A: Obviously, the authors of the guidance are all infectious disease specialists, so it is a little self-serving to write that—I say with a smile. I would say of course, for a patient with an ESBL infection who is relatively well-appearing, I don't think infectious disease specialists need to be involved routinely. For patients infected with carbapenem-resistant organisms, it might be helpful to have an infectious diseases specialist involved just to make sure there's not any new information that should be considered in antibiotic decision making. The infectious diseases specialist is often a conduit to discussions with the microbiology laboratory and pharmacy and can assist with expediting antibiotic susceptibility testing, resistance mechanism determination, adverse event profiles and drug interactions to consider, and more nuanced issues such as does this new drug penetrate the cerebrospinal fluid?
Q: Do you have any other takeaways on the guidance for hospitalists?
A: If there's parts of it that are not as user-friendly or confusing, we're hoping to get as much feedback as possible. The point was really to make this practical and understandable to your average clinician, even if they don't consider themselves as a gram-negative resistance expert. Hospitalists see patients day in and day out [and can help] to make sure that this document is actually user-friendly and feasible and [clarify] some of the nuances with patient care, like if a patient's getting valproic acid, is this drug safe? In the future, a hospitalist addition to the guidance document would be really nice.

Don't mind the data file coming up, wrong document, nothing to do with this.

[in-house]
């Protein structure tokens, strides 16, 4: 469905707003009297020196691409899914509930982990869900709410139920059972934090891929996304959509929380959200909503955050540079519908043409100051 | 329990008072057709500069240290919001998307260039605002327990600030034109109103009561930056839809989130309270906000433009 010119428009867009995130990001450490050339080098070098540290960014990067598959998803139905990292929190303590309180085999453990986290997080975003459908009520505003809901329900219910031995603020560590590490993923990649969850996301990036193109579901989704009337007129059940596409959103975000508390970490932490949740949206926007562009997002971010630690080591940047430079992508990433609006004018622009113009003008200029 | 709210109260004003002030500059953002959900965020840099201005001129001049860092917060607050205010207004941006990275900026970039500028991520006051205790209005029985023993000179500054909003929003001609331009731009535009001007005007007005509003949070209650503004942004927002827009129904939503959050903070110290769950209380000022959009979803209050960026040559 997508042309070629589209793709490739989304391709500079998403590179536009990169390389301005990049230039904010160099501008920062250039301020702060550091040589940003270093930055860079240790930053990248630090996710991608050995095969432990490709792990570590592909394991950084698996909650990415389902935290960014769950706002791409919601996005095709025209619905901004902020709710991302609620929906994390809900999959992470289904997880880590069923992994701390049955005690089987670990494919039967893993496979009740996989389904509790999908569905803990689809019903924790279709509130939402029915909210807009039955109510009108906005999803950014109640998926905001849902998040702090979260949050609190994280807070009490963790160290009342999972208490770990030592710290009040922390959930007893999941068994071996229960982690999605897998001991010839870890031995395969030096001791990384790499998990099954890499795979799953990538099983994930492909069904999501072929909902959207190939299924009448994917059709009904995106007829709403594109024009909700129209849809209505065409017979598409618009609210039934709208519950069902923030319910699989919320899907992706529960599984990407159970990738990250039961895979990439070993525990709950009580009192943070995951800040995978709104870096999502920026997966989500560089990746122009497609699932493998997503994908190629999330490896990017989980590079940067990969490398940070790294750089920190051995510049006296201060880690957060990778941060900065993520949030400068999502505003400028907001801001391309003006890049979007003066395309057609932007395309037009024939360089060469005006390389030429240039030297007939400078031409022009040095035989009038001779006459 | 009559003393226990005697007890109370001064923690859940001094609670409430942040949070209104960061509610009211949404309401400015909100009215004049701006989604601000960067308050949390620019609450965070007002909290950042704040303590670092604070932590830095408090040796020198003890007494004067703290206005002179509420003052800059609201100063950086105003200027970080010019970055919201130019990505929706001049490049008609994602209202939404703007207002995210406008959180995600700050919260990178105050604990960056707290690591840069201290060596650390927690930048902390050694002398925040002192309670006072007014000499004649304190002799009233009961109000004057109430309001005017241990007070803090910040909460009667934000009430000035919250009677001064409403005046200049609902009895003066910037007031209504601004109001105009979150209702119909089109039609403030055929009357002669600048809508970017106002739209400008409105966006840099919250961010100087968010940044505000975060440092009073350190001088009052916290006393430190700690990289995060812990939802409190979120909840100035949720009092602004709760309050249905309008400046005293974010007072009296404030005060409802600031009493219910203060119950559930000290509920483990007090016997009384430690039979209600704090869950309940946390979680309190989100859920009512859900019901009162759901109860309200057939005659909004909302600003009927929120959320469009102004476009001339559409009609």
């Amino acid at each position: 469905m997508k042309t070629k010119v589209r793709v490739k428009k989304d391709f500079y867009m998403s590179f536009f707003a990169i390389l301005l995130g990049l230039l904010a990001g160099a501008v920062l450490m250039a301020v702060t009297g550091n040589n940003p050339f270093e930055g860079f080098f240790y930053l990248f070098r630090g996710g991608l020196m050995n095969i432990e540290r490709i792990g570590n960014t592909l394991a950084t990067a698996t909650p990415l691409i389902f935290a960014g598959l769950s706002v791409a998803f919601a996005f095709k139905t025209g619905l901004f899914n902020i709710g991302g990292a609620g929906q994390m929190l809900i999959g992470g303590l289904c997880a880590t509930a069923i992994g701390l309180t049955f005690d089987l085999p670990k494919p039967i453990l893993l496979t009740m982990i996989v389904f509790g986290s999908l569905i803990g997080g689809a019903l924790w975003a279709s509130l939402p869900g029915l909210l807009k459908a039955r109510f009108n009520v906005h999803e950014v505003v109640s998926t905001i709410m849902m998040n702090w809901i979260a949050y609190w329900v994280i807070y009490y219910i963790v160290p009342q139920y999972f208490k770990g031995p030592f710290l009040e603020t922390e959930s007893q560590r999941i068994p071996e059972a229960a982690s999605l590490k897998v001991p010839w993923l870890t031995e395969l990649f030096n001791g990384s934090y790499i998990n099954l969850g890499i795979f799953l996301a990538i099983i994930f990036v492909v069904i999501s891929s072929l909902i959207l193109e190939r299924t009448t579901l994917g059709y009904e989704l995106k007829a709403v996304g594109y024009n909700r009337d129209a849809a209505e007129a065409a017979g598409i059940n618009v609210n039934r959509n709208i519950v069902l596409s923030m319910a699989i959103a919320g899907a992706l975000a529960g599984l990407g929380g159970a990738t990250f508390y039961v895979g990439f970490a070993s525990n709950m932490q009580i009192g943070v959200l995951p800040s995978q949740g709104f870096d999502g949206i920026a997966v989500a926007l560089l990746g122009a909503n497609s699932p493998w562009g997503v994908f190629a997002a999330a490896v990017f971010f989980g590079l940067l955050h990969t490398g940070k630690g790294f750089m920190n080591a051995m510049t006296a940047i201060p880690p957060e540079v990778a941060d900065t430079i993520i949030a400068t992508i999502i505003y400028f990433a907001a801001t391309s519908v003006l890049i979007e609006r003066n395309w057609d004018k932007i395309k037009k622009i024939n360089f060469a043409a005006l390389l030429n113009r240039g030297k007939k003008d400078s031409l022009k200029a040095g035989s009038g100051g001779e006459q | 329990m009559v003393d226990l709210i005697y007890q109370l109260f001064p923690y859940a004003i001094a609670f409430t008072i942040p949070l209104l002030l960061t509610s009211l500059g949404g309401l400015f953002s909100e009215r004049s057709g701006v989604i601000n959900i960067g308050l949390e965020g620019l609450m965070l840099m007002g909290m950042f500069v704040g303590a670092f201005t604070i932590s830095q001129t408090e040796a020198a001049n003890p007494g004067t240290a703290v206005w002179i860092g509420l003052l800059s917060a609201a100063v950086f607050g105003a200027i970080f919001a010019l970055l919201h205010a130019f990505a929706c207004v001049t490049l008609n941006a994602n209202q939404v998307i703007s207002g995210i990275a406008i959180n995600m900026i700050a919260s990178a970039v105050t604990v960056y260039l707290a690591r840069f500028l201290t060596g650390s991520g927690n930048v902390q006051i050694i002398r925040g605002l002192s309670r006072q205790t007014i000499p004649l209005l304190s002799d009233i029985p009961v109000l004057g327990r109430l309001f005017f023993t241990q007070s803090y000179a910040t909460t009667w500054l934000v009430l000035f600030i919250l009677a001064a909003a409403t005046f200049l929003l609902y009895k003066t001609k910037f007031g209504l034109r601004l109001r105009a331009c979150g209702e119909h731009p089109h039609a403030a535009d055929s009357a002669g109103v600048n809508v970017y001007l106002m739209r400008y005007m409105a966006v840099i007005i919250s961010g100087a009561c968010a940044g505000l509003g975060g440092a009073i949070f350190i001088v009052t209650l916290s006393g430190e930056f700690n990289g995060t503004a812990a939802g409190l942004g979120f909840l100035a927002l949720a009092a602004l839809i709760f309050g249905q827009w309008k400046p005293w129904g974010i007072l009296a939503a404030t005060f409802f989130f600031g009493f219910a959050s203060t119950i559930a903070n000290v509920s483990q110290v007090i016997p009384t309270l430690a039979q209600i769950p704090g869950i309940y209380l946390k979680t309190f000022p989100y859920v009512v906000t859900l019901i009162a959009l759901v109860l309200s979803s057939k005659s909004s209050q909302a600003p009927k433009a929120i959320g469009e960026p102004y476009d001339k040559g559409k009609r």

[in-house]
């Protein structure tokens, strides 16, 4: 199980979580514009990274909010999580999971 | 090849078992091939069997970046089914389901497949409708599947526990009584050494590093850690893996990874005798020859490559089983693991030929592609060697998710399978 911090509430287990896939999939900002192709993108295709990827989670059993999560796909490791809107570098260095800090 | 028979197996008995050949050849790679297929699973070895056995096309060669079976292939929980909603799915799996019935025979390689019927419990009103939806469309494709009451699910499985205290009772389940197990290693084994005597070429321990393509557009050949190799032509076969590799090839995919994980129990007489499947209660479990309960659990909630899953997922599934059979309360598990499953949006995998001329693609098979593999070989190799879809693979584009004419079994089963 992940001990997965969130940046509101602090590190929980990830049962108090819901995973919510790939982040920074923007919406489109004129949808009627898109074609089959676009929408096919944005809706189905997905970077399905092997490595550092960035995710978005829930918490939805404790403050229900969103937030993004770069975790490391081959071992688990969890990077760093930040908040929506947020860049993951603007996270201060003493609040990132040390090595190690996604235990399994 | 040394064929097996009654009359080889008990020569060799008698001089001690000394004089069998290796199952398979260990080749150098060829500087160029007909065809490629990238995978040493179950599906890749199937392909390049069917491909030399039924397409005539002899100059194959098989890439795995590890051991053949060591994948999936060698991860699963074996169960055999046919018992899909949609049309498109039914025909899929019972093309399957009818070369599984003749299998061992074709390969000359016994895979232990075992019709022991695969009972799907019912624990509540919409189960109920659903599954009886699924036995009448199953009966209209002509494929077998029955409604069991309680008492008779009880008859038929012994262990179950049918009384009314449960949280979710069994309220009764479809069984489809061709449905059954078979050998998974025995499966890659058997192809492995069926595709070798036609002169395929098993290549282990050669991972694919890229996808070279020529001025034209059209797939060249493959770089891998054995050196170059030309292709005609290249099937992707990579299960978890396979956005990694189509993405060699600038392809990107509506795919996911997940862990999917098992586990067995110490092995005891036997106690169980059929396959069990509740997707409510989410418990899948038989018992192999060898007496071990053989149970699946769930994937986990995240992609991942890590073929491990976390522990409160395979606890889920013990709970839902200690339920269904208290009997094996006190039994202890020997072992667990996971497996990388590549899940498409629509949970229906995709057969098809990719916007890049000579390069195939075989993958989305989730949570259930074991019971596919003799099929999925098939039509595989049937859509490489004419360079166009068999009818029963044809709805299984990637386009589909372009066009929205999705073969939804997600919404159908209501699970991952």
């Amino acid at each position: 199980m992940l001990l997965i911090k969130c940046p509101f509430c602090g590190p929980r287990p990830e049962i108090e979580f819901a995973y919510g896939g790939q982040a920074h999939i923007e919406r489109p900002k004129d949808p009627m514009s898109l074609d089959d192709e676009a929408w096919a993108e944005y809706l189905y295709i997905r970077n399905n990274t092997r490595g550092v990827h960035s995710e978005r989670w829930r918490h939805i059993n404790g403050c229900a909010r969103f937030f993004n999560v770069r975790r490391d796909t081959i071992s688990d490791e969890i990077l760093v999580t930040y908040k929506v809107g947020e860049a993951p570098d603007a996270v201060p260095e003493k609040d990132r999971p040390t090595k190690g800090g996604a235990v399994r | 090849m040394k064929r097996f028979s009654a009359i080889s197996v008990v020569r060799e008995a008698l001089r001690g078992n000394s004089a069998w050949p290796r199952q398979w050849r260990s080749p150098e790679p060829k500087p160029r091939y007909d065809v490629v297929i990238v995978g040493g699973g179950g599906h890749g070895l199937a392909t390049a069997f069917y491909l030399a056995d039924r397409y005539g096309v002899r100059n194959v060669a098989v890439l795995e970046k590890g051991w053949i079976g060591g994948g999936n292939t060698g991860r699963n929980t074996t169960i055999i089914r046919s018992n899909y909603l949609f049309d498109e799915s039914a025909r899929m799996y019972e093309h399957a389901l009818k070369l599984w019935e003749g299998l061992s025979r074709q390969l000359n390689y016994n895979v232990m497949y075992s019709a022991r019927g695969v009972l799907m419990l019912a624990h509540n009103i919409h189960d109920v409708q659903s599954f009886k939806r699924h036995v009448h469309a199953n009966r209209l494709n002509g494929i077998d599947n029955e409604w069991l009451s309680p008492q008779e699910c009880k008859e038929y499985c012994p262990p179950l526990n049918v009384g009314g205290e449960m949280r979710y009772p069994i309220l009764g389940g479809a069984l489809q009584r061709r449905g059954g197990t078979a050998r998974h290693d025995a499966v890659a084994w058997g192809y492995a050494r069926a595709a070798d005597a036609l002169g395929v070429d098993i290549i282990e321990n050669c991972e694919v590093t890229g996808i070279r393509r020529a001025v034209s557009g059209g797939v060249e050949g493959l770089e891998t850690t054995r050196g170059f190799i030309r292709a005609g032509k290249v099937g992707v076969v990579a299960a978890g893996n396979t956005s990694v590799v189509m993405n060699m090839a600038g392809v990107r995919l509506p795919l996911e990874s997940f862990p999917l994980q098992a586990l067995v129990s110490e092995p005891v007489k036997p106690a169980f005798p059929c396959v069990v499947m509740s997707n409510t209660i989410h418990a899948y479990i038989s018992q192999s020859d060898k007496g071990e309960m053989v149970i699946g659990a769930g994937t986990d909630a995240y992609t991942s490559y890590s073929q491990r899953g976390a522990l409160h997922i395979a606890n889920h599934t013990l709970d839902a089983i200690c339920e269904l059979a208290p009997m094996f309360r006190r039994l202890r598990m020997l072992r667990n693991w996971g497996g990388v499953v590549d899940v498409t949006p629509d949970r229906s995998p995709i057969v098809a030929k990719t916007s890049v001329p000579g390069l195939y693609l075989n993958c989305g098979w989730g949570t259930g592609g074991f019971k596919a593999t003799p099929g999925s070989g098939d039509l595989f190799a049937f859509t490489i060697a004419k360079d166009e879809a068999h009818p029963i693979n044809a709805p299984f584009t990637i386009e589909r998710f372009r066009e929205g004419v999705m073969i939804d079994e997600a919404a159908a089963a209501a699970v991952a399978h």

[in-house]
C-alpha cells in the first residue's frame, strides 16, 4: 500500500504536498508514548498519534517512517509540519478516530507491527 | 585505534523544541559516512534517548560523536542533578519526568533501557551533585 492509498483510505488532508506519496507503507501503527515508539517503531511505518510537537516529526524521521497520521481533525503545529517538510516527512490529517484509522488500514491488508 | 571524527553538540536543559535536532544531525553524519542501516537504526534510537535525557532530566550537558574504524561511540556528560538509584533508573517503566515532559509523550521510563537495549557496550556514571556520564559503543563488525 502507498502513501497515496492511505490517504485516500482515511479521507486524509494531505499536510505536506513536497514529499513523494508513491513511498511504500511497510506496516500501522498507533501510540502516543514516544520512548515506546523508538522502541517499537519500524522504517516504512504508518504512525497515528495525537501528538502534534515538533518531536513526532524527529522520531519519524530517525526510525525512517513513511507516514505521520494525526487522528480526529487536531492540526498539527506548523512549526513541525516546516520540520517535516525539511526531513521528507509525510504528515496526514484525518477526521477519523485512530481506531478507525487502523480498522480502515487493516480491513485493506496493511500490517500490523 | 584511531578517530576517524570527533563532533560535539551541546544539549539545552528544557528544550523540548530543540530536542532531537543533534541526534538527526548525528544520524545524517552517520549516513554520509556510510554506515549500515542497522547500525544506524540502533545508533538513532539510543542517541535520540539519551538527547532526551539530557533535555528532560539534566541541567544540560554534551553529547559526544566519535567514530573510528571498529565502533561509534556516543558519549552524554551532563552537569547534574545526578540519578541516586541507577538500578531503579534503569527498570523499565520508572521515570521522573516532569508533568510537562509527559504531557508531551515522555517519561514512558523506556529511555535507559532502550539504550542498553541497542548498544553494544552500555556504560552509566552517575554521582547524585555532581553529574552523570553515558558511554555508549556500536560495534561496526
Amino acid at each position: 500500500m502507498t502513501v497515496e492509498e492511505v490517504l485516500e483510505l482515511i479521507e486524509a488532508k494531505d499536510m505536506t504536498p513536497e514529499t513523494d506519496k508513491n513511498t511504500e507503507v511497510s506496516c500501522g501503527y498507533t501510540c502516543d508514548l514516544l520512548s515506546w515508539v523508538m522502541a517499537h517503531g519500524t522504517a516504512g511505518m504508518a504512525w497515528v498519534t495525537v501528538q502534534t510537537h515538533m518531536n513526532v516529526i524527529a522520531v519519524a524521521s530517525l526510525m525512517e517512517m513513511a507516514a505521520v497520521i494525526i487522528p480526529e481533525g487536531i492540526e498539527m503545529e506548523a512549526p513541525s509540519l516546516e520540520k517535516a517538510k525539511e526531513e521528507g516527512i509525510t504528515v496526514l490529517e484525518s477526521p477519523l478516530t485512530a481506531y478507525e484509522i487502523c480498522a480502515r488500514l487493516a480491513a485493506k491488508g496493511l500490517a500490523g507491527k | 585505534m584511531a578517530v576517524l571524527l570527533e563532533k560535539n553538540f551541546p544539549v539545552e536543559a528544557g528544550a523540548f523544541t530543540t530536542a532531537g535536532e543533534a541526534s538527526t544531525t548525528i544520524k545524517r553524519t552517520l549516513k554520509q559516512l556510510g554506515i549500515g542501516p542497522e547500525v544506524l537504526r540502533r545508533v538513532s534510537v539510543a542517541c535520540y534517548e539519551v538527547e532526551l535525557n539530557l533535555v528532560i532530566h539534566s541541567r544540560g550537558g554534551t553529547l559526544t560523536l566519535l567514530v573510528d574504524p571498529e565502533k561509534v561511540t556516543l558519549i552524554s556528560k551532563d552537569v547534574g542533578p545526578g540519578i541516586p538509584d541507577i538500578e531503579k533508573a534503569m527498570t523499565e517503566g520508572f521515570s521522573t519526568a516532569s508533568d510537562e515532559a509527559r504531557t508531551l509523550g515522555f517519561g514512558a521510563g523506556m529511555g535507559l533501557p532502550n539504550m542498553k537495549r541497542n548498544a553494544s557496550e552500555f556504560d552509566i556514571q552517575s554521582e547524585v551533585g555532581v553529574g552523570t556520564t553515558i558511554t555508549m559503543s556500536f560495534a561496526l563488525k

Q: How does the panel operate?
A: We just did a rotation, so three of the members have transitioned off, and we have three new members who joined. It's good to have diversity of thought, because so much of this document is expert opinion. We definitely do a thorough literature review. Unfortunately, in this field, there are just so few clinical trials that are really robust, high-quality evidence that we are often left deciding, what management approaches do we feel comfortable with, with the available evidence we have? There's a fair amount of difference of opinions, but usually what we've been doing is having multiple virtual meetings where we talk about a topic. If there are lingering issues, we meet again, and we keep meeting until we come to a consensus. Sometimes it just means that we make sure the language is flexible and softened so that everyone's viewpoint is captured. It's definitely really enjoyable, but it is humbling because sometimes you decide upon a suggested treatment approach, and then the evidence comes out, and it's totally the opposite of what you were suggesting.